Submitted by guest blogger Kaet Wild.
I was looking forward to spending a lovely, 40 degree spring day in the woods and shaking a bit of winter frost from my bones. However, I faced one major obstacle: I had left my keys in a friend's car the night before. Typical. Luckily, my friend Josh is a good one -- he not only brought my keys to me, he also stuck around to join me on a hike.
THE MIDDLE OF NOWHERE
I wasn't surprised that no other cars were parked at the Azure Mountain trailhead when we pulled in around 10:30 a.m. Azure is a relatively small mountain -- roughly 2,500 feet in elevation -- and located in a remote section of the Adirondacks, so it doesn't always see a lot of traffic. However, it's only about a 30 minute drive from Saranac Lake and it is, in my opinion, quite underrated.
We geared up while my dog enjoyed the fresh air. The snow on the trail was fairly packed, but we wore snowshoes anyway, just in case we might need them later on. Although it was overcast and the sun was hidden behind a dense sheet of clouds, it felt incredible to wear just a light jacket and a baseball cap.
900 feet in 0.9 miles
The trail to the summit is short, less than a mile, but it's steep, with an elevation gain of about 900 feet. We took our time meandering through the birches and beeches. A tree that appeared to have been shredded by a black bear caught our attention early on. We stopped to study the ground for tracks and other clues, but ended our investigation inconclusively. Ahead, a tree with peculiar curvature awaited our admiration, and about halfway up, climbable boulders with cavelike crevices lured us to take a closer look.
The trees were bare, minus a few orange leaves that clung to the beech branches, which allowed some gorgeous views of the boreal forest below. When the fire tower on top of Azure became visible, it was a signal to stop and add some layers. The trail leads right to the tower, and to the left of that there is a man-made stairway down to a large exposed rock with a view to the south. Despite the clouds, we could clearly see the St. Regis River and several snow covered peaks in the distance. We even spotted Whiteface Mountain, where we had been snowboarding the day before. There is another trail off to the right of the fire tower, along the summit area, to a rock known as "balanced rock," but we were unable to explore that part of the summit due to strong winds.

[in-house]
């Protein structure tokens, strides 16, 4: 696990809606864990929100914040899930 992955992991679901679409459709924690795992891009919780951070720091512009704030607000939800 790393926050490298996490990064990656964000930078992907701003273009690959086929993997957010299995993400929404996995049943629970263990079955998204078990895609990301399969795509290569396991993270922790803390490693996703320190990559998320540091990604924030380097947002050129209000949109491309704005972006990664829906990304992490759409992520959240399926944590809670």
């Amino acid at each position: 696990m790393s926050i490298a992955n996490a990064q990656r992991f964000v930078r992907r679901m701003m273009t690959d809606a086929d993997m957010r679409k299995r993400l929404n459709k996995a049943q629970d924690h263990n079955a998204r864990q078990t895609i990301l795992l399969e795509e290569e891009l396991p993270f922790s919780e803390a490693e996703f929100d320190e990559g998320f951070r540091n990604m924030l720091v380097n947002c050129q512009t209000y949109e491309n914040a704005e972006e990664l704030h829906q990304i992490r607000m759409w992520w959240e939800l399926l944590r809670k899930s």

Azure fire tower
The wind whipped across the exposed areas of the summit and grew even more intense as we climbed up the fire tower. Gusts funneled through the open windows and hissed against the metal structure. It was a fight to remain vertical. We spent some time huddled on the floor beneath the windows to escape the chilly blasts.
The Azure Mountain fire tower was originally built in 1918 and was restored in 2002. It is part of the ADK Fire Tower Challenge, which is a hiking challenge consisting of twenty five mountains with fire towers throughout the Adirondack Mountains. This fire tower contains a nifty round table map, with Azure mountain as the center point. In-between floor huddle sessions, we used the map to help us identify landmarks in every direction.
Eventually, we gripped our way earthward off the tower and continued down the mountain. Once we were back in the shelter of the forest a quiet, calm energy reclaimed the space around us. Patches of grass poked through the snow along the edges of the trail and tiny buds covered branches like a pleasant epidemic. Even the air smelled different. It wasn't the usual crisp scent of winter; instead, it was moist and fresh. The scent made me giddy thinking about the warmer months settling in.
From behind me, I heard Josh say, "this is really nice," and it was clear that he too had been infected by the allure of spring.
Getting there from Malone
The Azure Mountain trailhead is located on Blue Mountain Road.
In the summer:
Take Route 30 south from Malone toward Paul Smiths, then turn right onto Keeses Mill Road. Travel on that road for about 6 miles until it becomes Blue Mountain Road, which is a little rough. Follow that for about 9 miles; the trailhead for Azure will be on the left.
In the winter:
Take Route 30 from Malone toward Paul Smiths, then turn right onto Santa Clara Road/Route 486, toward St. Regis Falls, and continue for about 13 miles. Turn left onto Blue Mountain Road and follow it for 7 miles. The trailhead will be on the right.
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